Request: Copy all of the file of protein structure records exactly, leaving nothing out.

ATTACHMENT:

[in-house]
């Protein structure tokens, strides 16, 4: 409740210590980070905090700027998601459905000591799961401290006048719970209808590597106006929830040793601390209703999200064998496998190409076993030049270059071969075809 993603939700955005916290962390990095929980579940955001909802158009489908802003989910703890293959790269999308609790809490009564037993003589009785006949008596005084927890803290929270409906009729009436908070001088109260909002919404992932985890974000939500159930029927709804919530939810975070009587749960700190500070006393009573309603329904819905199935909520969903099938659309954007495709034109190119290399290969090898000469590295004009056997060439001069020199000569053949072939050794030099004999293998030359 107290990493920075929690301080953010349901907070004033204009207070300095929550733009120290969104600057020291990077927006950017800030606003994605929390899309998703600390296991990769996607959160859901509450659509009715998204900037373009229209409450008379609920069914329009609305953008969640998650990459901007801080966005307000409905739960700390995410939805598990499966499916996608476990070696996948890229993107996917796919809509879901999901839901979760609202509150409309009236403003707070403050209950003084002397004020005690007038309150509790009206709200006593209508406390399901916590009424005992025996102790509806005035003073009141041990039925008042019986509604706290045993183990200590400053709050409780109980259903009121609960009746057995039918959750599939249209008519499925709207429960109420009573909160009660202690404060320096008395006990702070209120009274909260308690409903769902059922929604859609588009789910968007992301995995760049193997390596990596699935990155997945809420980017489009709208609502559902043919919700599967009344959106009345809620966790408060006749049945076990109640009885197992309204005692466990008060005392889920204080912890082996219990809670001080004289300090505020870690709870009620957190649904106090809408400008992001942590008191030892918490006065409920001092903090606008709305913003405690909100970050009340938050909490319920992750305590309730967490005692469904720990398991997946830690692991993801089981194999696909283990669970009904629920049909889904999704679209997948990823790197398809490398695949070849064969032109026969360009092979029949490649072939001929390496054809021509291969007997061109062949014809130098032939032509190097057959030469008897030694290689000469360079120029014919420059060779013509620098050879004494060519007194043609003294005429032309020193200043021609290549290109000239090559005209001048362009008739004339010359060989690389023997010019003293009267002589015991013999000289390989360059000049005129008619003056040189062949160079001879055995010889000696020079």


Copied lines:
[in-house]
């Protein structure tokens, strides 16, 4: 409740210590980070905090700027998601459905000591799961401290006048719970209808590597106006929830040793601390209703999200064998496998190409076993030049270059071969075809 993603939700955005916290962390990095929980579940955001909802158009489908802003989910703890293959790269999308609790809490009564037993003589009785006949008596005084927890803290929270409906009729009436908070001088109260909002919404992932985890974000939500159930029927709804919530939810975070009587749960700190500070006393009573309603329904819905199935909520969903099938659309954007495709034109190119290399290969090898000469590295004009056997060439001069020199000569053949072939050794030099004999293998030359 107290990493920075929690301080953010349901907070004033204009207070300095929550733009120290969104600057020291990077927006950017800030606003994605929390899309998703600390296991990769996607959160859901509450659509009715998204900037373009229209409450008379609920069914329009609305953008969640998650990459901007801080966005307000409905739960700390995410939805598990499966499916996608476990070696996948890229993107996917796919809509879901999901839901979760609202509150409309009236403003707070403050209950003084002397004020005690007038309150509790009206709200006593209508406390399901916590009424005992025996102790509806005035003073009141041990039925008042019986509604706290045993183990200590400053709050409780109980259903009121609960009746057995039918959750599939249209008519499925709207429960109420009573909160009660202690404060320096008395006990702070209120009274909260308690409903769902059922929604859609588009789910968007992301995995760049193997390596990596699935990155997945809420980017489009709208609502559902043919919700599967009344959106009345809620966790408060006749049945076990109640009885197992309204005692466990008060005392889920204080912890082996219990809670001080004289300090505020870690709870009620957190649904106090809408400008992001942590008191030892918490006065409920001092903090606008709305913003405690909100970050009340938050909490319920992750305590309730967490005692469904720990398991997946830690692991993801089981194999696909283990669970009904629920049909889904999704679209997948990823790197398809490398695949070849064969032109026969360009092979029949490649072939001929390496054809021509291969007997061109062949014809130098032939032509190097057959030469008897030694290689000469360079120029014919420059060779013509620098050879004494060519007194043609003294005429032309020193200043021609290549290109000239090559005209001048362009008739004339010359060989690389023997010019003293009267002589015991013999000289390989360059000049005129008619003056040189062949160079001879055995010889000696020079």